I think you're just grumpy because some people who have a greater depth to them than just a science person will potentially do better than you.

 

Funny how I never really heard complaints from non-science people about the science sections of the MCAT. Now they change it up a bit and science people get nasally.

 

What's funny is most of the actual med students posting in this thread or those who are already done seem to agree with these changes. I'd trust their judgement over the premed wannabe whose life just got a bit more difficult because they'll now have to study something they've tried to avoid :)

 

well you never know what the aamc is trying to do.

 

when I registered for my mcat, they asked me for my courses studied and even major of study and etc.. for all I know, they are doing some data collection for the past afew years and have noticed that those who take humanities and social sciences are doing good at Verbal Reasoning, and then they compare that with some bs research done on the USMLE vs VR scores and decide that "Oh, We have an idea, Lets make it easy for people who take social sciences and humanities because these are the people that are doing well on the USMLE"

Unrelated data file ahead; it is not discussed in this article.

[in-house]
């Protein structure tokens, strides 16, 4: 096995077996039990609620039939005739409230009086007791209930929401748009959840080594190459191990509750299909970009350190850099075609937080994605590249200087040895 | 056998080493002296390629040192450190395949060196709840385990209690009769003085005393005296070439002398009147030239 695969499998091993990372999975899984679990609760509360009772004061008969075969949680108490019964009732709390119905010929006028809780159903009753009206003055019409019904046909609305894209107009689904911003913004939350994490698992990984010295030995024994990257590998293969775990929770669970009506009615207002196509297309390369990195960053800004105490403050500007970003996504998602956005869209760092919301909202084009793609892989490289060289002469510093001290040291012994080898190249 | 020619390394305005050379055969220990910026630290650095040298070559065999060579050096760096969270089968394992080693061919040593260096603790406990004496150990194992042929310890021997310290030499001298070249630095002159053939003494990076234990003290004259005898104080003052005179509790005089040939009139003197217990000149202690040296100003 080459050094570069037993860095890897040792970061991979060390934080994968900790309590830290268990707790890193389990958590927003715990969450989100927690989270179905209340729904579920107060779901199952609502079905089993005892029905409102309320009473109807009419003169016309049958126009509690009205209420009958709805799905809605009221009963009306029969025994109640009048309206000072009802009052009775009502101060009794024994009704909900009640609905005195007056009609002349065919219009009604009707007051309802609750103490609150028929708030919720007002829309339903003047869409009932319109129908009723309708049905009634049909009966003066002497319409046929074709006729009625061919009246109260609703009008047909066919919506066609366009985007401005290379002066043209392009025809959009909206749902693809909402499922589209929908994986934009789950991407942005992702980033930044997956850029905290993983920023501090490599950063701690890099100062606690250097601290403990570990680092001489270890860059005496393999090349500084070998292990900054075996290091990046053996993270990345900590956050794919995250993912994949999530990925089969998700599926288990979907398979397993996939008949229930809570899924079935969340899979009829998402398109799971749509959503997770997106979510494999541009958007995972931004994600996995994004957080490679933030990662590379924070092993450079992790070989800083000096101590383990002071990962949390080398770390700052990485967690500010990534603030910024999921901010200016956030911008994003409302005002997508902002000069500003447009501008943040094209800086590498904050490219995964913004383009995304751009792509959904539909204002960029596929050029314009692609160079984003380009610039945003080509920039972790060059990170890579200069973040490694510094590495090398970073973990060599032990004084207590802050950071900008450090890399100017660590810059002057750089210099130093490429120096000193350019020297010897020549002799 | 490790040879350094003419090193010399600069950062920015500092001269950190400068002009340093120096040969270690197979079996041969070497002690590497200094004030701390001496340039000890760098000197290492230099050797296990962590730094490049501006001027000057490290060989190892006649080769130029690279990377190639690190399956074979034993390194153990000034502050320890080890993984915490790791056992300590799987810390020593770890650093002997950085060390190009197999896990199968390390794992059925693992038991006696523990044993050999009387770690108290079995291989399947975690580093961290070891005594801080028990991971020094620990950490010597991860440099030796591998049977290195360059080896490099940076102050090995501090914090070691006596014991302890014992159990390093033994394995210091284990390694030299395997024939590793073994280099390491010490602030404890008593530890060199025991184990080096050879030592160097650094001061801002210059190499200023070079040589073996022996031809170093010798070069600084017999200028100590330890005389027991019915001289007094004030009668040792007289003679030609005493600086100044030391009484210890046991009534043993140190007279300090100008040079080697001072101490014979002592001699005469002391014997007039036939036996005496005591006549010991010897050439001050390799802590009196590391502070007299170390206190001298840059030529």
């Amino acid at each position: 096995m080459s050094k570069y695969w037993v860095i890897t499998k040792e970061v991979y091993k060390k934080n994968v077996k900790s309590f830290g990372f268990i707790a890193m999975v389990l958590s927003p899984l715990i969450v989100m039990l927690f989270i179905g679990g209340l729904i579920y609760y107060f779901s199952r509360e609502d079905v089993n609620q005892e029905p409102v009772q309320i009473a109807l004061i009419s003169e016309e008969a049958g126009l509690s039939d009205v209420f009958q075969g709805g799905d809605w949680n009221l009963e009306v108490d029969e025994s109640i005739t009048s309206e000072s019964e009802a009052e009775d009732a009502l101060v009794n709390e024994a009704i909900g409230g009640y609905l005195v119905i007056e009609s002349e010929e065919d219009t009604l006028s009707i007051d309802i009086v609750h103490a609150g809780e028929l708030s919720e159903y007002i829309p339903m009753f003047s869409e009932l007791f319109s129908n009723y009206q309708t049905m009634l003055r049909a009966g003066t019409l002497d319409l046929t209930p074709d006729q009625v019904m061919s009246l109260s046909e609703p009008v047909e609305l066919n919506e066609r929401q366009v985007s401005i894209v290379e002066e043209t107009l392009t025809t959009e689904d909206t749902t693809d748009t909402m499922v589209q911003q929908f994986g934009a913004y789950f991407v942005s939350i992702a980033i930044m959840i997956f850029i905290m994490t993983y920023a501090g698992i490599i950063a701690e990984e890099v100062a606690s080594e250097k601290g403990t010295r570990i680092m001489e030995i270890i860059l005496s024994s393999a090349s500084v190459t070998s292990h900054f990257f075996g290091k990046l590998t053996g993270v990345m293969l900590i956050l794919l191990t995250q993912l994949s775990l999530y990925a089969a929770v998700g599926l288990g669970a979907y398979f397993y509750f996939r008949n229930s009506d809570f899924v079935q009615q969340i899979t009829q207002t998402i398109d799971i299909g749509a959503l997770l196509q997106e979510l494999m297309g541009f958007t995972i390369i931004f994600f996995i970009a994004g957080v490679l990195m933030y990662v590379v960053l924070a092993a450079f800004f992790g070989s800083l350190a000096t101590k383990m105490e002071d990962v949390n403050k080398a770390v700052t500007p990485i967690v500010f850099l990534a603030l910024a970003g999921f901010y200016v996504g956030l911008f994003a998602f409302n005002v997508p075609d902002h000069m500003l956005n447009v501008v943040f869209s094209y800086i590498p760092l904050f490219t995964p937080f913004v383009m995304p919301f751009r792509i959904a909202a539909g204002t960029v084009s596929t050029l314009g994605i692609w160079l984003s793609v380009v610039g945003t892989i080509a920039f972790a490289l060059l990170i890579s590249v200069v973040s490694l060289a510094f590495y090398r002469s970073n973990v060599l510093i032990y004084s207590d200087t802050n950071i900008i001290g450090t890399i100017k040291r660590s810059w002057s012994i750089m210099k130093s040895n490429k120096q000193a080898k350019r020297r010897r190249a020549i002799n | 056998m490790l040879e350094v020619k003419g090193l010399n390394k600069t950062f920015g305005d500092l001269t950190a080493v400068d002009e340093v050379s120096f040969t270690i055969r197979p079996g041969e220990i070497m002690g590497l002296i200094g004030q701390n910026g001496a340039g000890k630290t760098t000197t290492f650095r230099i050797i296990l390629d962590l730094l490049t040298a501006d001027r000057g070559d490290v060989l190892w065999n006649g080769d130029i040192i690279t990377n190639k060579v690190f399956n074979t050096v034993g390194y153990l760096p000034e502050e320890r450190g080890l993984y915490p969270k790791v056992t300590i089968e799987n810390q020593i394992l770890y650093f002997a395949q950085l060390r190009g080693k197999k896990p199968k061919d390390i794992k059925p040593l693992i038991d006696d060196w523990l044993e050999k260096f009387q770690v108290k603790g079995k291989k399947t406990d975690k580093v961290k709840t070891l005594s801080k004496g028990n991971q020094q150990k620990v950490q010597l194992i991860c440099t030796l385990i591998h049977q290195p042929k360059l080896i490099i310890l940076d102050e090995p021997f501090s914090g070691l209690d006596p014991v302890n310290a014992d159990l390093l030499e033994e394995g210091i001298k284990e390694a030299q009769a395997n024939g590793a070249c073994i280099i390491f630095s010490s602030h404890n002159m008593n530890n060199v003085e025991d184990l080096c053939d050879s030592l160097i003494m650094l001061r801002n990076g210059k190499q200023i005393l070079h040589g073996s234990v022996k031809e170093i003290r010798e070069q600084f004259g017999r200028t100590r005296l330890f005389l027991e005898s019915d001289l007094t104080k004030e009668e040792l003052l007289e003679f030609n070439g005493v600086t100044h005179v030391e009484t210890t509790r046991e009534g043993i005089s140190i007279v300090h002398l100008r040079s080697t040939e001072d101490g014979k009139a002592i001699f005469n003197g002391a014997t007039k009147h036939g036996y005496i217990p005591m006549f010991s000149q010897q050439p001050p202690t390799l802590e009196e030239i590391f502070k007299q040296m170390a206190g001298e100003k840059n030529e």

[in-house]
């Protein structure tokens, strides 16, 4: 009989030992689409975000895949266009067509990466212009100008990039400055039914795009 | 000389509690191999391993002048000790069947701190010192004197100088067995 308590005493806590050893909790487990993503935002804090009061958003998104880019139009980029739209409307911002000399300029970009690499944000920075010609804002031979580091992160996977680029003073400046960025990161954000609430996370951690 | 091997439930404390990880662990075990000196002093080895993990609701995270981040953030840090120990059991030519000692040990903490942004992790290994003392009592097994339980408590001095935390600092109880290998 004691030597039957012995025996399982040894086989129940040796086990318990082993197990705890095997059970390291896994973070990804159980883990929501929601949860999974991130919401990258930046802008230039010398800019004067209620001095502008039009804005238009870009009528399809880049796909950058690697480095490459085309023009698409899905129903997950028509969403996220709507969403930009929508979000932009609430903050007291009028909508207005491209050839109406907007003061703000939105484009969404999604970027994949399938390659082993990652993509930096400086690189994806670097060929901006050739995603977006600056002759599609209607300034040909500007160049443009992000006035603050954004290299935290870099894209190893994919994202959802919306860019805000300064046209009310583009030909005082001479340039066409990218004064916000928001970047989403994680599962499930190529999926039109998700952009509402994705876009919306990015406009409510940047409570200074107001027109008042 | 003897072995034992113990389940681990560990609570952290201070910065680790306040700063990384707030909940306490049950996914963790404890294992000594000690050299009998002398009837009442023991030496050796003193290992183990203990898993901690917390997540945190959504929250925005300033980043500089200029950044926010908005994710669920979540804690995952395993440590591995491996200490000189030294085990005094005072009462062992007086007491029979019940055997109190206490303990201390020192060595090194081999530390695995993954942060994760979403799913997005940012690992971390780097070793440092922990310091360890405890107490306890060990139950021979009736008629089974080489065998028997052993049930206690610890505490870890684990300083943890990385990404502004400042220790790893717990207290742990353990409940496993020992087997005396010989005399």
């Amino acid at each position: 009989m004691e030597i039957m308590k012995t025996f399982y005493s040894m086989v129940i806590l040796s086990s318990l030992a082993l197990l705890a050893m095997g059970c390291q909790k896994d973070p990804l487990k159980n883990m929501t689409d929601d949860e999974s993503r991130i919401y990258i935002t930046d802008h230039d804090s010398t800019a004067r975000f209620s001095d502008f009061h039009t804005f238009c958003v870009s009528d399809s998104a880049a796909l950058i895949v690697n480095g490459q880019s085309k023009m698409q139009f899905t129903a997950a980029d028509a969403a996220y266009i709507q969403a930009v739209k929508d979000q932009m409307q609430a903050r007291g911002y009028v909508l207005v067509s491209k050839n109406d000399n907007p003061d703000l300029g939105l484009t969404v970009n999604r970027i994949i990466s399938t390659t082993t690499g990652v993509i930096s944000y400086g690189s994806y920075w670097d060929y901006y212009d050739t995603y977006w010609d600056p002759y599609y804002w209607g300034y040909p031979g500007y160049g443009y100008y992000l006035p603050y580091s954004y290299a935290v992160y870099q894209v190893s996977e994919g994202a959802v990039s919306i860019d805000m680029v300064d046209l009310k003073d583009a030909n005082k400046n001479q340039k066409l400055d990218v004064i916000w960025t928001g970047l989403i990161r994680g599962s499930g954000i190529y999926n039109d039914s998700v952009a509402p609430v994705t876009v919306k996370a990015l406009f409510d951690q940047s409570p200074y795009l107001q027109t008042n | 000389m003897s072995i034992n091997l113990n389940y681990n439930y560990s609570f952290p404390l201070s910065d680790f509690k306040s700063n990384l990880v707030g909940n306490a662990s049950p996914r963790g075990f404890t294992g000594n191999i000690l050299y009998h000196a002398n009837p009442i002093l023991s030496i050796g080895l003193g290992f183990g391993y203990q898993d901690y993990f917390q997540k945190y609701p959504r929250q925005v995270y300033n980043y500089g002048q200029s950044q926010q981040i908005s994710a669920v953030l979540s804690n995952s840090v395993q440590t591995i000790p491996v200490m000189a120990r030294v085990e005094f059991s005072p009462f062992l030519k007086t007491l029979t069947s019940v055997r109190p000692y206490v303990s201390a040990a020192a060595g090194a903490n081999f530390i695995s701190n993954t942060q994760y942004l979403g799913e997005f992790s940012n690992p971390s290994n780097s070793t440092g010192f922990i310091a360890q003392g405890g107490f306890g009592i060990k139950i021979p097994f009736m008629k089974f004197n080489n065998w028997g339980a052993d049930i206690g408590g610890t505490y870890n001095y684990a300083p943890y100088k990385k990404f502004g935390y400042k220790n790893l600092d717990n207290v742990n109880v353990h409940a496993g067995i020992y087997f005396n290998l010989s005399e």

(not to mention, from doing that the "Researchers" at AAMC just justified their jobs for the next 5-10 years)

Id even go as far as to predict that the whole "Research" department at AAMC was probably feeling pretty useless and only recommended these changes to show that they are working (and deserve the job).. Oh well, thats how the world works.. the next generation of premeds will just have to adapt.

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So are the new humanities/social sci sections going to require outside knowledge? Or will it be like verbal where you get all the info from the passage?

 

They say in their introduction materials that taking sociology and psychology courses would be suitable prep - only the first year ones would be required, just like mostly you need first year chemistry and first year physics. Organic is still only there so they continue to recommend you take the second year courses in that and a 1/2 year of biochem.

 

Kind of shifts the focus from oh take any humanities courses for your possible prereqs to something more specific now :)